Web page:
July was a hectic month for York County's aid agencies. Twelve house fires left 12 families in need of anything from emergency housing to clothing and food.
The local American Red Cross chapter and other agencies handled the surge, but it highlighted what they see as an emerging need: A warehouse-type space big enough to store donated relief supplies.
Some agencies say they are forced to turn down donations such as furniture and appliances because they don't have anywhere to put them. When an unusually high number of fires occur in a short time -- July was double the monthly average -- those donations are sorely needed.
"There really is not enough room," said Maj. Melody McClure, who runs the local Salvation Army with her husband, Cedric. "If somebody gives us a washer, dryer and a dining room set, we're full. We do turn down some donations."
Never miss a local story.
McClure and others have a solution in mind. They want to get shared access to a space where families could be sent for food, clothes, furniture and basic supplies.
The York Baptist Association has been talking about the same idea for months. So has the local United Way branch, which assigned an "impact team" to explore options earlier this year.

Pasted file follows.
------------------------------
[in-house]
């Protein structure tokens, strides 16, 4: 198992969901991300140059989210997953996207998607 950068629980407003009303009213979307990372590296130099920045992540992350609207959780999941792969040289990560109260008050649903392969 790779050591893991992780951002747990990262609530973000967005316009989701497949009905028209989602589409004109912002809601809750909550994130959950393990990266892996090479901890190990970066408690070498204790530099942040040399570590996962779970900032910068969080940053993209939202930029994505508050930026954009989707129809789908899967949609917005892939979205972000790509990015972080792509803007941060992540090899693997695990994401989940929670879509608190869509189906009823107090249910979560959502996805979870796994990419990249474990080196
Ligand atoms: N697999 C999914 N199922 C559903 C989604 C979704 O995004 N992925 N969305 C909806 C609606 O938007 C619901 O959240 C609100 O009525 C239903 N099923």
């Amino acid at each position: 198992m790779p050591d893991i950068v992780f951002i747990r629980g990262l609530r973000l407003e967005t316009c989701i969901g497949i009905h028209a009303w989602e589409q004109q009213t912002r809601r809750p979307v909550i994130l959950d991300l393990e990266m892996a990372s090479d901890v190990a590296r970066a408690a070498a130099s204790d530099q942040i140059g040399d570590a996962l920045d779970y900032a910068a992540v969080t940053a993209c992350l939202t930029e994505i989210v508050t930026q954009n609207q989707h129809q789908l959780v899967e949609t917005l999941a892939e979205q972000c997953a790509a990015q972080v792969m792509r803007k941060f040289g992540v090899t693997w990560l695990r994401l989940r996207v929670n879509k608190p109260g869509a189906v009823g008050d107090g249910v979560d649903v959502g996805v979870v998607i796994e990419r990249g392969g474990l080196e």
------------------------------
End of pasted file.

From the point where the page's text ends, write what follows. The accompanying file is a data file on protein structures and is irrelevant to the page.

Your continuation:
"It's time for something like that in Rock Hill," said Mike O'Dell, director of missions for the Baptist association. "We're at the point now where we need it. We could do a real nice place if we get several different agencies to work together."
Finding a suitable location
But no one knows of a building big enough, yet still affordable. The downtown Rock Hill area is viewed as the most logical location because most aid agencies are headquartered close by.
"We've heard that it's needed," said Sherron Marshall, who co-chairs the United Way committee. "Now we've got to figure out how to make it happen, quite frankly with no resources. And that's going to be our challenge."
Marshall's committee envisions the center not just as an emergency supply hub, but as a clearinghouse for families needing a range of services.
Visits would be tracked to make sure the same people aren't coming back every month. And organizers would structure the offerings to avoid overlapping with existing programs, Marshall said.